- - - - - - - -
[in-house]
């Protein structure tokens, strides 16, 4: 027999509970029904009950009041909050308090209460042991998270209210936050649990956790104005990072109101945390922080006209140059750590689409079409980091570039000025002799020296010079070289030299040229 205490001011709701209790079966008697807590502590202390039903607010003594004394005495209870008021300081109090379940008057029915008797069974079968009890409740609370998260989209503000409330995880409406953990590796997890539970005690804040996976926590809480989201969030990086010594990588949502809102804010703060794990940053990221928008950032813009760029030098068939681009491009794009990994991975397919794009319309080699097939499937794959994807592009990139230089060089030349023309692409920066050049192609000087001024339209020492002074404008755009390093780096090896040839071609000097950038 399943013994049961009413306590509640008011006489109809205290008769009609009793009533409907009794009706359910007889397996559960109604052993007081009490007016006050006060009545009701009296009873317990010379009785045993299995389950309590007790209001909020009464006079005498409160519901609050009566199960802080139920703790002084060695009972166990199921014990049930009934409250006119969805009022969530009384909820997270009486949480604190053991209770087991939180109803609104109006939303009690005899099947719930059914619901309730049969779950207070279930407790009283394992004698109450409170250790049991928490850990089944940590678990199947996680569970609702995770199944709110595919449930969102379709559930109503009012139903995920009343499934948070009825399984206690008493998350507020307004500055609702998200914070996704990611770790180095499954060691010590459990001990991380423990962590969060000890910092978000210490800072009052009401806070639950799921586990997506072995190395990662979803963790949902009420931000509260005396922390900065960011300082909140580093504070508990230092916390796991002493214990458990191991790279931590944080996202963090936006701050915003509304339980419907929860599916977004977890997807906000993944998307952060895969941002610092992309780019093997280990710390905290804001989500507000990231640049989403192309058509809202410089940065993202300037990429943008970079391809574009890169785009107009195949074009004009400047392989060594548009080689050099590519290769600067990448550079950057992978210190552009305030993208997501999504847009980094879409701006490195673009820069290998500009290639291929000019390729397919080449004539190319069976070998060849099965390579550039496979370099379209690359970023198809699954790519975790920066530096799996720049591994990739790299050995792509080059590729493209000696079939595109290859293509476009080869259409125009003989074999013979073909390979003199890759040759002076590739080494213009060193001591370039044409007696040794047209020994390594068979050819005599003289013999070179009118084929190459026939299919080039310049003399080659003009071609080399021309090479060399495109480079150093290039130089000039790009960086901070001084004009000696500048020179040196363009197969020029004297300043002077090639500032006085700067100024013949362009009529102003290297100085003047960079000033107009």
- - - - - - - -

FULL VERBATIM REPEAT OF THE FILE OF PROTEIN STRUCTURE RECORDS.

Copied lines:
[in-house]
């Protein structure tokens, strides 16, 4: 027999509970029904009950009041909050308090209460042991998270209210936050649990956790104005990072109101945390922080006209140059750590689409079409980091570039000025002799020296010079070289030299040229 205490001011709701209790079966008697807590502590202390039903607010003594004394005495209870008021300081109090379940008057029915008797069974079968009890409740609370998260989209503000409330995880409406953990590796997890539970005690804040996976926590809480989201969030990086010594990588949502809102804010703060794990940053990221928008950032813009760029030098068939681009491009794009990994991975397919794009319309080699097939499937794959994807592009990139230089060089030349023309692409920066050049192609000087001024339209020492002074404008755009390093780096090896040839071609000097950038 399943013994049961009413306590509640008011006489109809205290008769009609009793009533409907009794009706359910007889397996559960109604052993007081009490007016006050006060009545009701009296009873317990010379009785045993299995389950309590007790209001909020009464006079005498409160519901609050009566199960802080139920703790002084060695009972166990199921014990049930009934409250006119969805009022969530009384909820997270009486949480604190053991209770087991939180109803609104109006939303009690005899099947719930059914619901309730049969779950207070279930407790009283394992004698109450409170250790049991928490850990089944940590678990199947996680569970609702995770199944709110595919449930969102379709559930109503009012139903995920009343499934948070009825399984206690008493998350507020307004500055609702998200914070996704990611770790180095499954060691010590459990001990991380423990962590969060000890910092978000210490800072009052009401806070639950799921586990997506072995190395990662979803963790949902009420931000509260005396922390900065960011300082909140580093504070508990230092916390796991002493214990458990191991790279931590944080996202963090936006701050915003509304339980419907929860599916977004977890997807906000993944998307952060895969941002610092992309780019093997280990710390905290804001989500507000990231640049989403192309058509809202410089940065993202300037990429943008970079391809574009890169785009107009195949074009004009400047392989060594548009080689050099590519290769600067990448550079950057992978210190552009305030993208997501999504847009980094879409701006490195673009820069290998500009290639291929000019390729397919080449004539190319069976070998060849099965390579550039496979370099379209690359970023198809699954790519975790920066530096799996720049591994990739790299050995792509080059590729493209000696079939595109290859293509476009080869259409125009003989074999013979073909390979003199890759040759002076590739080494213009060193001591370039044409007696040794047209020994390594068979050819005599003289013999070179009118084929190459026939299919080039310049003399080659003009071609080399021309090479060399495109480079150093290039130089000039790009960086901070001084004009000696500048020179040196363009197969020029004297300043002077090639500032006085700067100024013949362009009529102003290297100085003047960079000033107009």